Rescued Dachshund saved,
ready for new home

Sunshine, the rescued Dachshund.

Sunshine, the rescued Dachshund, is now in need of a forever home.

By Dr. Brian DiGangi

Sunshine’s future wasn’t so bright when she found herself at the Alachua County Animal Services shelter with an irritating and unattractive skin condition in early October. Fortunately for her, however, Andrea Brower, executive director of Helping Hands Pet Rescue of Newberry, saw beyond the 4-year old Dachshund’s homely exterior and knew a special creature lay beneath.

“I had this feeling that she needed me,” Brower said.

With the guidance of dermatologists at the UF Small Animal Hospital and funding from the Shelter Animal Medicine clerkship’s HAARTS program, Sunshine’s story should have ended there, but it turned out she needed more help than anyone realized.

With her skin condition under treatment, Sunshine came to the Shelter Animal Medicine clerkship for spay surgery. Under the direction of the program’s service chief, Dr. Natalie Isaza, the surgical procedure was going smoothly. As the final sutures were being placed, however, things took a scary turn.

“Sunshine started losing hemoglobin saturation and turned a little blue,” Dr. Isaza said. “We kept her on oxygen and she got her pink color back, but when we extubated her, she went into cardiac arrest.”

The clerkship team jumped into action, successfully performing CPR and re-starting Sunshine’s heart, but the scenario repeated itself each time Sunshine began to wake up from anesthesia. With the help of the Emergency and Critical Care service and x-rays of Sunshine’s chest, the mystery of Sunshine’s anesthetic difficulties was finally discovered: She had an old traumatic injury resulting in a diaphragmatic hernia.

“Diaphragmatic hernias can be life-threatening and we were very fortunate that this was discovered while she was in a facility where it could be repaired promptly,” said Dr. Valery Scharf, one of surgeons at the UF Small Animal Hospital who repaired Sunshine’s hernia.

Brower was also grateful for the efforts of Sunshine’s team of doctors, saying “I feel confident that Sunshine would not have survived at any other hospital.”

Brower’s initial reaction was right; Sunshine did need her, along with a team of veterinary specialists at the UF Small Animal Hospital who worked together to save her life. Now fully recovered from her ordeal, Sunshine is hoping to find her new home in time for the holidays.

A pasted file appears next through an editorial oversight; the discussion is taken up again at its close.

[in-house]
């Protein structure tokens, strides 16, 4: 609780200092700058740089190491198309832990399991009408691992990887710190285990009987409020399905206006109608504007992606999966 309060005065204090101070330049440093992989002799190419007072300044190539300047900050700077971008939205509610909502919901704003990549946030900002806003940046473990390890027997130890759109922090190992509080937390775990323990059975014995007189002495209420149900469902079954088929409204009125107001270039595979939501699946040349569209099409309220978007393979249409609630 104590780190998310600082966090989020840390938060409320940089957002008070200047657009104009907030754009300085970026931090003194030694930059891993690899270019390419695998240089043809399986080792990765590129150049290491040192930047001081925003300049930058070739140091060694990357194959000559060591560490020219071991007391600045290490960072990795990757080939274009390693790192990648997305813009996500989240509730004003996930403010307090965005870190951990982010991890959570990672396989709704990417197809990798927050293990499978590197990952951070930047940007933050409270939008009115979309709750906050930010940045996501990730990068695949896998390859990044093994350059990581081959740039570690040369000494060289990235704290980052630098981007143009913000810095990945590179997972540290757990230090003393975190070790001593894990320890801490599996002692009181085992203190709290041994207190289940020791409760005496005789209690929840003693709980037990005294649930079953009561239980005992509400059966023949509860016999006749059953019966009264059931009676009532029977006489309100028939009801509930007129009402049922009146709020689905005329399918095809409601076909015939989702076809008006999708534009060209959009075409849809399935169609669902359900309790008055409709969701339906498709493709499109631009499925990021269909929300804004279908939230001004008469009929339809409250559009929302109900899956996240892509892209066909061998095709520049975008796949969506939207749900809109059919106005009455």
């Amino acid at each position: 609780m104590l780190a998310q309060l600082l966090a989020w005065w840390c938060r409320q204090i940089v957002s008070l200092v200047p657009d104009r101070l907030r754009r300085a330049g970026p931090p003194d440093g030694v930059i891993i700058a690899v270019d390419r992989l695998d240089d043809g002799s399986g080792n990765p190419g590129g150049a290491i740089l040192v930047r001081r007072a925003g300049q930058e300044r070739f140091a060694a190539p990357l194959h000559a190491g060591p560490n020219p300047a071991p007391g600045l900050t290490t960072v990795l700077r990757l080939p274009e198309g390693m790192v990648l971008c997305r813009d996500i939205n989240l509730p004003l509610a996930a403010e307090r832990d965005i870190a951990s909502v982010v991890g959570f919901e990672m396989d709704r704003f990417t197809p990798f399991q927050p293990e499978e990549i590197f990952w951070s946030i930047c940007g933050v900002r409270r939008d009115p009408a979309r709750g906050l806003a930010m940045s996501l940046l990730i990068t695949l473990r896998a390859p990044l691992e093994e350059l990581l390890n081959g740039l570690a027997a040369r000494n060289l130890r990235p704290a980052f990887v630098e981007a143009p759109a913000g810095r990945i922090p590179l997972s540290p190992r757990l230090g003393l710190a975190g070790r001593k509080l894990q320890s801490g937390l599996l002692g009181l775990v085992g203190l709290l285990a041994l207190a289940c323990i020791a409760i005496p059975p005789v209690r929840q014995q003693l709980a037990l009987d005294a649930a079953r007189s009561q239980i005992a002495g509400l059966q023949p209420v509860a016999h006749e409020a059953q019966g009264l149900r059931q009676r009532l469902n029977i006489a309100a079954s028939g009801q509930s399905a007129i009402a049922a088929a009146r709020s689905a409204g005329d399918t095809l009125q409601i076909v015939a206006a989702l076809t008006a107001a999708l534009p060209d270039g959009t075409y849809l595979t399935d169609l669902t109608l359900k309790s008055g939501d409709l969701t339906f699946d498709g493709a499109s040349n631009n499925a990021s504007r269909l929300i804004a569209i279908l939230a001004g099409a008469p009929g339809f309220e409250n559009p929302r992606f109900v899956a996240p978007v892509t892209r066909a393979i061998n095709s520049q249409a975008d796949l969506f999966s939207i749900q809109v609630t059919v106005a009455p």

Since its inception, the HAARTS program has saved the lives of more than 500 animals at risk for euthanasia in local shelters and currently relies solely on private donations to fulfill its lifesaving mission.

Click here for “before” and “after” photos of Sunshine.


Share this article with others:
  • E-mail this story to a friend!
  • Facebook
  • Digg
  • Twitter

December 2012

Dr. Candie Corriher, a student in the UF Maddie's Shelter Medicine Online Graduate Certificate program, at the Cat Adoption Team clinic, a cats-only shelter in Sherwood, Ore., where she serves at interim lead veterinarian. Corriher, who is deaf, is shown with an electronic stethoscope that patches into her cochlear implant.

Veterinarian with hearing loss participating in online shelter medicine course

A veterinarian with hearing loss is participating in UF’s new online shelter medicine course.

Image of dog with veterinarian and owner

Comprehensive communications training program underway at UFVH

Several UF veterinarians have received intensive communications training and are now teaching these skills to others at the UF Veterinary Hospitals.

Zip the horse with Drs. Sanchez and Smith

Horse home and happy for the holidays

After months-long odyssey of care for traumatic chest injury, family’s beloved colt is continuing to improve at home.

...also in this issue



Around the College